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By kevinringer
13th Jan 2021 20:38

Jimess, and don't forget SEISS3 deadline 29 January and all the clients phoning up asking whether they can claim.

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Replying to kevinringer:
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By Jimess
14th Jan 2021 07:11

No, I haven't forgotten about it - we dealt with that one by sending out information letters as soon as phase 3 was announced and have already dealt with most queries on that, there may be a little flurry nearer 29th, but I am not expecting this to be as time consuming as furlough. What I am finding really frustrating is that a few clients have recently sold rental property or second homes to provide some much needed funds, and the capital gains tax on property reporting process is a complete nightmare. Why on earth clients have to set up their own capital gains tax on property accounts if agents are filing for them is totally beyond the capability of my tired brain to understand never mind having to explain the process to clients in the middle of January!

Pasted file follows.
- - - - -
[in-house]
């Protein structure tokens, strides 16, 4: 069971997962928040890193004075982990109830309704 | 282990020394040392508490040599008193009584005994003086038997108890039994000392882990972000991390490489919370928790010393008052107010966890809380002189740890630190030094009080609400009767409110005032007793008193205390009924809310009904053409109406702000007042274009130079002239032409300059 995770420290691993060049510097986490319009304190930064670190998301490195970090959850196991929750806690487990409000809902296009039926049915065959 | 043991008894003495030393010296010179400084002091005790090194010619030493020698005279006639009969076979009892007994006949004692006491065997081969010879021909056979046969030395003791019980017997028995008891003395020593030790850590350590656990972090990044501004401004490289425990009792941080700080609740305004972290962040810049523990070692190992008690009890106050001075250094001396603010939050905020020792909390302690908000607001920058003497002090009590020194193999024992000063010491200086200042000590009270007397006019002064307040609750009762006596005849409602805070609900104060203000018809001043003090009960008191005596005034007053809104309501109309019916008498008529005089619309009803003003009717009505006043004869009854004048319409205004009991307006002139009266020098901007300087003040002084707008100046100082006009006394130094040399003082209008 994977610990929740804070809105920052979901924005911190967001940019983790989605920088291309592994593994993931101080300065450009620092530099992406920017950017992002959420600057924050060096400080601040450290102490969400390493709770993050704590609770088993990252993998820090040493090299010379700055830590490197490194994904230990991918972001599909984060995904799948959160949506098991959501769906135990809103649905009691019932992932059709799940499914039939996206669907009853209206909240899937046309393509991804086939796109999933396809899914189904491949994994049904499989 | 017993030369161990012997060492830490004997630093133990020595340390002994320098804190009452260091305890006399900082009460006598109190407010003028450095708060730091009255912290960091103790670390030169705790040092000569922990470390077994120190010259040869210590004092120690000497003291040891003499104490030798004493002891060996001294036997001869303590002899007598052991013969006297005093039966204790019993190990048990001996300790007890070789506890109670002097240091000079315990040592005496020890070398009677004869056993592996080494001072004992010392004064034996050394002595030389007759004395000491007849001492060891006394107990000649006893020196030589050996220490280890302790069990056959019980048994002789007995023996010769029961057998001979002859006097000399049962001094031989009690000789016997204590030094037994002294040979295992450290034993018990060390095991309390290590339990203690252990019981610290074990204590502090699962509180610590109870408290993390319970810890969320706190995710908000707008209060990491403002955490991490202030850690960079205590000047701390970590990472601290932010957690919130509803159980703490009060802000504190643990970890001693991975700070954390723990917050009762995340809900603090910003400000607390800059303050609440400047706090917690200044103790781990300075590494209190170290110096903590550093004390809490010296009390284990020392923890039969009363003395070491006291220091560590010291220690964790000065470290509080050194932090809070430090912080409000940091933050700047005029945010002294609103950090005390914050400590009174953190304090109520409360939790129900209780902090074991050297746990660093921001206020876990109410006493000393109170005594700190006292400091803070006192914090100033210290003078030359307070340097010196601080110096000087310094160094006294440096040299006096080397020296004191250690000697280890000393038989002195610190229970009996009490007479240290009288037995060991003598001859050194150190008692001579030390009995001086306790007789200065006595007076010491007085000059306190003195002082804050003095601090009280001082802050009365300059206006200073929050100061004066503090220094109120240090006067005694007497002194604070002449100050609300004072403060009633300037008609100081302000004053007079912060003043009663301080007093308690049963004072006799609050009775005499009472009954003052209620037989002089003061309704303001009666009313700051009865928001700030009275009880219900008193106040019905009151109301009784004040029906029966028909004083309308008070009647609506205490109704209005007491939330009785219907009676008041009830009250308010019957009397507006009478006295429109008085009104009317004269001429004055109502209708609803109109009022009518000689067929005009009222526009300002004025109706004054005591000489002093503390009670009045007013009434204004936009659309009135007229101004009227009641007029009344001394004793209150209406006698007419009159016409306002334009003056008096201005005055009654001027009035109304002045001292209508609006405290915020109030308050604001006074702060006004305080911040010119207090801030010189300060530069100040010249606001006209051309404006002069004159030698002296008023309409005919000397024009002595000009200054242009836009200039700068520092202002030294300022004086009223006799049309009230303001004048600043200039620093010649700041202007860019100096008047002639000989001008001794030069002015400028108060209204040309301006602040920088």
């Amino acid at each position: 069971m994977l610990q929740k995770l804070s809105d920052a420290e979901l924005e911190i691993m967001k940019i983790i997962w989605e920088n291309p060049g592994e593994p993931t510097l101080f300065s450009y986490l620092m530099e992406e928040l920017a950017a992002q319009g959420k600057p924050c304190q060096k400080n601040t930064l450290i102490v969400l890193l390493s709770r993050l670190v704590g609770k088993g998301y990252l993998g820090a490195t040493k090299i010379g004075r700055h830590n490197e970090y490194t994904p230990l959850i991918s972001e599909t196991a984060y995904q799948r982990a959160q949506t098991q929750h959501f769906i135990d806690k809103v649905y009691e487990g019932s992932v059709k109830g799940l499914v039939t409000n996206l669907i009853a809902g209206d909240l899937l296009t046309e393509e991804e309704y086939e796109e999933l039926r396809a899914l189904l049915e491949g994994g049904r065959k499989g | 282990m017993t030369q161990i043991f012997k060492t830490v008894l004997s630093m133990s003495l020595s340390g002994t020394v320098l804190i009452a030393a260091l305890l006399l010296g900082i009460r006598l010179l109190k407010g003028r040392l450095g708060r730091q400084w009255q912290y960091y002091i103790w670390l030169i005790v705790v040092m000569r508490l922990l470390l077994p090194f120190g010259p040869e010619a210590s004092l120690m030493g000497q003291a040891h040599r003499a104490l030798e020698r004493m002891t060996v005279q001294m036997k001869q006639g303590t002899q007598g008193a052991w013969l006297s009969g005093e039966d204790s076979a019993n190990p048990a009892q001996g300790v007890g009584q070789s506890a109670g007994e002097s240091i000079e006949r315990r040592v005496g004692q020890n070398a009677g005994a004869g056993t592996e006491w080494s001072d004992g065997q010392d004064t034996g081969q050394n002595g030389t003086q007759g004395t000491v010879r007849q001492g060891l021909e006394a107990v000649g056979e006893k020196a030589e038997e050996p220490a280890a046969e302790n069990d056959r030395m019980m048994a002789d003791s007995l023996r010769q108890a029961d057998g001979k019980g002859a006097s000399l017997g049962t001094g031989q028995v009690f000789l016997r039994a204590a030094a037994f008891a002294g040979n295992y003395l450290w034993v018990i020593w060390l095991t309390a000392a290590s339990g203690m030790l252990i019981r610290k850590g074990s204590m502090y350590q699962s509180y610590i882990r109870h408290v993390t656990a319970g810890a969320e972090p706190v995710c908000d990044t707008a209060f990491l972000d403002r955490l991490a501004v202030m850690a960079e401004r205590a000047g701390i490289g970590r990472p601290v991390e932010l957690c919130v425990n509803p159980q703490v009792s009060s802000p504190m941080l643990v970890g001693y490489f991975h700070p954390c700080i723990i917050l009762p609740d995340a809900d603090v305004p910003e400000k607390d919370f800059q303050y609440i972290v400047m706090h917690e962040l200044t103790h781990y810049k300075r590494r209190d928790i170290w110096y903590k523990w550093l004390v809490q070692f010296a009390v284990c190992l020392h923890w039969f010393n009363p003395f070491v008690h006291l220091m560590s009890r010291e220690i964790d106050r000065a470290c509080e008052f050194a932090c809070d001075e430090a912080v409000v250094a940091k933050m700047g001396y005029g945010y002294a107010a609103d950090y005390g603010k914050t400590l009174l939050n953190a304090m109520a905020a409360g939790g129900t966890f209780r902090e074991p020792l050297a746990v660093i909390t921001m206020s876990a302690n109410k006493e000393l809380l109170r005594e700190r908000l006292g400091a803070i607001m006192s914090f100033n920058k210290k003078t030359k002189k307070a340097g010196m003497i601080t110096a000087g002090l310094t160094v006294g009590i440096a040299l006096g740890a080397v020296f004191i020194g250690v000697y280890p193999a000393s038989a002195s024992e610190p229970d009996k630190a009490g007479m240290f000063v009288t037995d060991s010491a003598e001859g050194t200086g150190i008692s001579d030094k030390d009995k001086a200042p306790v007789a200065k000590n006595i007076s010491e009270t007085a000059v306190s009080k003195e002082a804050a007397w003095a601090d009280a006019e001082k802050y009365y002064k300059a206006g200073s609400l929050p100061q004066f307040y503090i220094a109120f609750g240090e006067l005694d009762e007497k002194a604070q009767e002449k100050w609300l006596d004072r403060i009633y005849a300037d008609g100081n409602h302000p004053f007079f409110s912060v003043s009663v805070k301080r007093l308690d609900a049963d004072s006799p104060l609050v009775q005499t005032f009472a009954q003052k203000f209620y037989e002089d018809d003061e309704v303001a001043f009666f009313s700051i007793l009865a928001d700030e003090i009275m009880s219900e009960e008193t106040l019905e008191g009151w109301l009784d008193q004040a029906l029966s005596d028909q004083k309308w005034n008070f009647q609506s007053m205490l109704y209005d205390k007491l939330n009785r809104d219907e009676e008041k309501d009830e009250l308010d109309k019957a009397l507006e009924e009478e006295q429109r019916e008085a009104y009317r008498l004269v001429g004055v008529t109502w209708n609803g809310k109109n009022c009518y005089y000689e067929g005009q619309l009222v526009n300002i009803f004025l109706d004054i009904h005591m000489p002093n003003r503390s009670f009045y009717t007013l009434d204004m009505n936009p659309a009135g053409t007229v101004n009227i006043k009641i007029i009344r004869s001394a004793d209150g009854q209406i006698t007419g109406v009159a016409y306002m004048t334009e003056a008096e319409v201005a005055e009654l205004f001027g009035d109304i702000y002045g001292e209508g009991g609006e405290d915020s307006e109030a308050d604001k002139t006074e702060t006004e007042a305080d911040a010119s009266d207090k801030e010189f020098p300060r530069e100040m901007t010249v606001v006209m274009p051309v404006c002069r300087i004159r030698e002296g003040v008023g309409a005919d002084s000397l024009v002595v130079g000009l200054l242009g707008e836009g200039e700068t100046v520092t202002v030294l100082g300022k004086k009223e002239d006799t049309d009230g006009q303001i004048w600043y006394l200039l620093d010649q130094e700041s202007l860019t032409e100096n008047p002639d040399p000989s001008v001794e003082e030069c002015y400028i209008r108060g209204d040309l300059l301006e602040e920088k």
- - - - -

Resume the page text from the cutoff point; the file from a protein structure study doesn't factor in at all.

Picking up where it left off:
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Replying to Jimess:
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By C J EYRE
15th Jan 2021 10:58

Fully agree with you regarding the extra work having to be done by clients with little computer skills and accountants, re the new Capital Gains returns.

I struggled with it at first. I was all set to log into a government Webinar on what to do etc, but they cancelled it at the last moment, and as far as I have seen, they have not tried to run it since.